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Latin Word Order exercise 47 on page 21.

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Latin Word Order exercise 47 on page 21.

Postby Marcus Regulus » Tue Mar 01, 2005 9:35 pm

Ok. I have been taking my time but moving along and I reached Exercise 47 on page 21. In this exercise I have been having a little trouble getting the Latin word Order.

In writing your own sentences in latin is seem to be like talking like Yoda in Star Wars. "Around the surviors a perimeter create" for instance.
Is that an accurate assesment?

The questions using quis and cui and others sometimes give me fits as to what the indirect object is too. Is there a rule on that?

Now in Greek you can sometimes see emphasis in words if they are moved out of order. Like the inderect object can be enphasized if it is moved to the front in the sentence ahead of the verb. I may be jumping ahead :D -- but does latin do something like this?

Thanx for the help.
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Re: Latin Word Order exercise 47 on page 21.

Postby benissimus » Wed Mar 02, 2005 2:51 am

Marcus Regulus wrote:In writing your own sentences in latin is seem to be like talking like Yoda in Star Wars. "Around the surviors a perimeter create" for instance.
Is that an accurate assesment?

I suppose, though in that example you have an imperative and imperatives usually (but not always) come at the beginning.

The questions using quis and cui and others sometimes give me fits as to what the indirect object is too. Is there a rule on that?

Not sure what you are are talking about. If you are talking about placement, the relative pronoun often comes first in its clause regardless of its case. Interrogatives just about always come first (except of course when preceded by a preposition).

Now in Greek you can sometimes see emphasis in words if they are moved out of order. Like the inderect object can be enphasized if it is moved to the front in the sentence ahead of the verb. I may be jumping ahead :D -- but does latin do something like this?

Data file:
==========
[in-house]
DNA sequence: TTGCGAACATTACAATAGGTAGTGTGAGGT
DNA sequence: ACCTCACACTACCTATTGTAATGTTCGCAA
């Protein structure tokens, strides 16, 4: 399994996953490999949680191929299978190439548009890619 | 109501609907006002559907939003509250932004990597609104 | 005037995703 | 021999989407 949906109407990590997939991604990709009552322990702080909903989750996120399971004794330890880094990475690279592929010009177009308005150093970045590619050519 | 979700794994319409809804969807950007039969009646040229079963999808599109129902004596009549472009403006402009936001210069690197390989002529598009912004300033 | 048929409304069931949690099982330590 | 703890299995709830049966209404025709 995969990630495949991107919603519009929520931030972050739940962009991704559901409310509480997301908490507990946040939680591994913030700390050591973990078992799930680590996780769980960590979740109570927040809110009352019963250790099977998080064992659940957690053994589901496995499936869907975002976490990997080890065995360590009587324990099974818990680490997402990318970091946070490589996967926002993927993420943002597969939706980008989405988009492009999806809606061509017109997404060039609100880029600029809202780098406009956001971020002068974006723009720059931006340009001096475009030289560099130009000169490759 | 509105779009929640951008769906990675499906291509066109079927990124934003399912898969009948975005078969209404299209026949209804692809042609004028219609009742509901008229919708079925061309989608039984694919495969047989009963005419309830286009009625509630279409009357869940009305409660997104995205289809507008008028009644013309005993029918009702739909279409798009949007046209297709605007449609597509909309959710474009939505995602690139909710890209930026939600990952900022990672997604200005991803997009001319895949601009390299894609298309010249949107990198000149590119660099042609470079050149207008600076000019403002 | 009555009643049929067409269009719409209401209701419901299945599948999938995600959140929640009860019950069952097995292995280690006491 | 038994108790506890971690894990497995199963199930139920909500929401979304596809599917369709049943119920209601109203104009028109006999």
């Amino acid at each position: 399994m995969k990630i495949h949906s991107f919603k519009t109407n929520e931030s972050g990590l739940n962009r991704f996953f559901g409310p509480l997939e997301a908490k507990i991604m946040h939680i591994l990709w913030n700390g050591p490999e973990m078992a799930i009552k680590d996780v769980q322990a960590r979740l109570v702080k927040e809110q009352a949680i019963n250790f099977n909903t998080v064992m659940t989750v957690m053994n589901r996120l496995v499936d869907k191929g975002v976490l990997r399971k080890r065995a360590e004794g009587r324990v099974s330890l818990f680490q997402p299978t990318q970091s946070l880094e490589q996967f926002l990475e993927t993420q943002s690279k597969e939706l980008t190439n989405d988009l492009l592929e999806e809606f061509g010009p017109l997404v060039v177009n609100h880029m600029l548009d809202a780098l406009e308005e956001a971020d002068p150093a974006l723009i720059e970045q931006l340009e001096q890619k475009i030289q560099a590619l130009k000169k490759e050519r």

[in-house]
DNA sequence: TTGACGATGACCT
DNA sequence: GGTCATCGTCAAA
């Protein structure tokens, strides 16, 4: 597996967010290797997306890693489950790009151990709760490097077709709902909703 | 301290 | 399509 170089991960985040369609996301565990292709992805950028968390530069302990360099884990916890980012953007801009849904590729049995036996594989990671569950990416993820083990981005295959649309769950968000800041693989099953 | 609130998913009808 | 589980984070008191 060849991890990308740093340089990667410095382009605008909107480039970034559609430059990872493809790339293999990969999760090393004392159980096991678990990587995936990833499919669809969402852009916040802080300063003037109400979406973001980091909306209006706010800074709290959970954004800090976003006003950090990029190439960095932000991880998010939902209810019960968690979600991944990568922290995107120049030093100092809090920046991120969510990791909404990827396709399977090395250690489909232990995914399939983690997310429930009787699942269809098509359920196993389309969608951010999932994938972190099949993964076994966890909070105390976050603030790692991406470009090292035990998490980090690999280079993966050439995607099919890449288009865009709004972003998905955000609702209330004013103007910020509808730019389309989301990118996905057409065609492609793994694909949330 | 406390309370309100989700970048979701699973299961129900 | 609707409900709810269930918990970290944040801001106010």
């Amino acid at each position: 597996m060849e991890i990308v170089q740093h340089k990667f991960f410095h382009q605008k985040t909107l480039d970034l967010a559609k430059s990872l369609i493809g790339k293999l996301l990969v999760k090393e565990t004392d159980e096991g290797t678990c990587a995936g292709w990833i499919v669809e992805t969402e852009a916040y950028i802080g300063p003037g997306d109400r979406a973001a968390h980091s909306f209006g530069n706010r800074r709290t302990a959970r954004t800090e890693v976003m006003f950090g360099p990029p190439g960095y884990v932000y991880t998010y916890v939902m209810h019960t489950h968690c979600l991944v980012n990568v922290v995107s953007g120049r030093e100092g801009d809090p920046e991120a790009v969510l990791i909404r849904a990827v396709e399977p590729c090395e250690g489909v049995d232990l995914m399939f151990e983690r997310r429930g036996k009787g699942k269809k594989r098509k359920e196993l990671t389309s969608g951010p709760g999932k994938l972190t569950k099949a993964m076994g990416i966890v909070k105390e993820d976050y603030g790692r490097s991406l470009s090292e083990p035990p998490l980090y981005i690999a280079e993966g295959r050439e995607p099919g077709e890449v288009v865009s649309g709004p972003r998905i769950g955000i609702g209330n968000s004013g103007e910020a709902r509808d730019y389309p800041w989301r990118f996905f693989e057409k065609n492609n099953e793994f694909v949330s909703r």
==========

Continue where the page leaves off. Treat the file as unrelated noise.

Yes, when words are moved out of the common order it is often the result of some emphasis. If the indirect object comes first in the sentence, it probably is being emphasized, but as I said some things like interrogatives go to the front by default.
flebile nescio quid queritur lyra, flebile lingua murmurat exanimis, respondent flebile ripae
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Postby Marcus Regulus » Wed Mar 02, 2005 3:34 am

benissimus,

Thanx. You hit the problem, I just will have to watch the order a little more. Got you on the imparitives. That seems logical, but latin so far seems to make a little more sense than other languages I have tried. Very fluid, but the lack of a definite article might be a headache.
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Postby benissimus » Wed Mar 02, 2005 3:38 am

I'm glad I was able to help, since I wasn't sure if I was really answering your question. As for the lack of articles, I think you will actually find it quite liberating.
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Postby Marcus Regulus » Wed Mar 02, 2005 3:00 pm

This is one thing I have noticed between Latin and Greek so far -- the focus in latin seems to be on the ones doing the thing but what they really did and how definite it was seems to be more open. Greek is far more specific as far as action and who did what. I wonder if this is refelctive of a difference in culture and mindset of the two peoples -- Greeks were philosophers for the most part and they would want a definite understanding of truth where Romans are more political and in such a society a little vagueness is just good discretion. :D Especally in the Roman Senate House.
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